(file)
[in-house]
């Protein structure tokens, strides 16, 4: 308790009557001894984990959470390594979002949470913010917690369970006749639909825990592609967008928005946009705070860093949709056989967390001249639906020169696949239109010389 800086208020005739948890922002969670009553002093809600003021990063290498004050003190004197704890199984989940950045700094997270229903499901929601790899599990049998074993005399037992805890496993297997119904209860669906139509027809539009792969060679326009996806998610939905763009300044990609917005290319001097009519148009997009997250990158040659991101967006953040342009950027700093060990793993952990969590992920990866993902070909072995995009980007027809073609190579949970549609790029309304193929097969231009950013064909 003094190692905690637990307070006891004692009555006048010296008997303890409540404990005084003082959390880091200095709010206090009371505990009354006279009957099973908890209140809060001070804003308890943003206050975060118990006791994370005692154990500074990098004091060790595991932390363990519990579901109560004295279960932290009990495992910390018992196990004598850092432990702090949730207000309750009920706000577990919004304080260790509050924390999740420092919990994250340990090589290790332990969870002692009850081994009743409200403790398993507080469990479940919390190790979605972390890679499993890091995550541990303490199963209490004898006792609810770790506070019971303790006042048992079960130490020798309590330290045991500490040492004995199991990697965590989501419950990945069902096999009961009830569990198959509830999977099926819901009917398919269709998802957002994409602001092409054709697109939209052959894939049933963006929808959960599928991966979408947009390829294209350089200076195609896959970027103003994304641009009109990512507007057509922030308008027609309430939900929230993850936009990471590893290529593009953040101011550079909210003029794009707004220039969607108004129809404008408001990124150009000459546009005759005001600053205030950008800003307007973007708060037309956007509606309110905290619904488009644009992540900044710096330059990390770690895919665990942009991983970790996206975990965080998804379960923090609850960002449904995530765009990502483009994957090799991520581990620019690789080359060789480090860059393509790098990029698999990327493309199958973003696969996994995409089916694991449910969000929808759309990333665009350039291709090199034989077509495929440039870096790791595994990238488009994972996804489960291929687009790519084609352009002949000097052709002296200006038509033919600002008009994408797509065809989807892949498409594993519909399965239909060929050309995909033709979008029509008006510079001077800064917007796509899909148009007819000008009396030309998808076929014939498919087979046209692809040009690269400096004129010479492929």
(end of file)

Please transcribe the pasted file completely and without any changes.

[in-house]
């Protein structure tokens, strides 16, 4: 308790009557001894984990959470390594979002949470913010917690369970006749639909825990592609967008928005946009705070860093949709056989967390001249639906020169696949239109010389 800086208020005739948890922002969670009553002093809600003021990063290498004050003190004197704890199984989940950045700094997270229903499901929601790899599990049998074993005399037992805890496993297997119904209860669906139509027809539009792969060679326009996806998610939905763009300044990609917005290319001097009519148009997009997250990158040659991101967006953040342009950027700093060990793993952990969590992920990866993902070909072995995009980007027809073609190579949970549609790029309304193929097969231009950013064909 003094190692905690637990307070006891004692009555006048010296008997303890409540404990005084003082959390880091200095709010206090009371505990009354006279009957099973908890209140809060001070804003308890943003206050975060118990006791994370005692154990500074990098004091060790595991932390363990519990579901109560004295279960932290009990495992910390018992196990004598850092432990702090949730207000309750009920706000577990919004304080260790509050924390999740420092919990994250340990090589290790332990969870002692009850081994009743409200403790398993507080469990479940919390190790979605972390890679499993890091995550541990303490199963209490004898006792609810770790506070019971303790006042048992079960130490020798309590330290045991500490040492004995199991990697965590989501419950990945069902096999009961009830569990198959509830999977099926819901009917398919269709998802957002994409602001092409054709697109939209052959894939049933963006929808959960599928991966979408947009390829294209350089200076195609896959970027103003994304641009009109990512507007057509922030308008027609309430939900929230993850936009990471590893290529593009953040101011550079909210003029794009707004220039969607108004129809404008408001990124150009000459546009005759005001600053205030950008800003307007973007708060037309956007509606309110905290619904488009644009992540900044710096330059990390770690895919665990942009991983970790996206975990965080998804379960923090609850960002449904995530765009990502483009994957090799991520581990620019690789080359060789480090860059393509790098990029698999990327493309199958973003696969996994995409089916694991449910969000929808759309990333665009350039291709090199034989077509495929440039870096790791595994990238488009994972996804489960291929687009790519084609352009002949000097052709002296200006038509033919600002008009994408797509065809989807892949498409594993519909399965239909060929050309995909033709979008029509008006510079001077800064917007796509899909148009007819000008009396030309998808076929014939498919087979046209692809040009690269400096004129010479492929």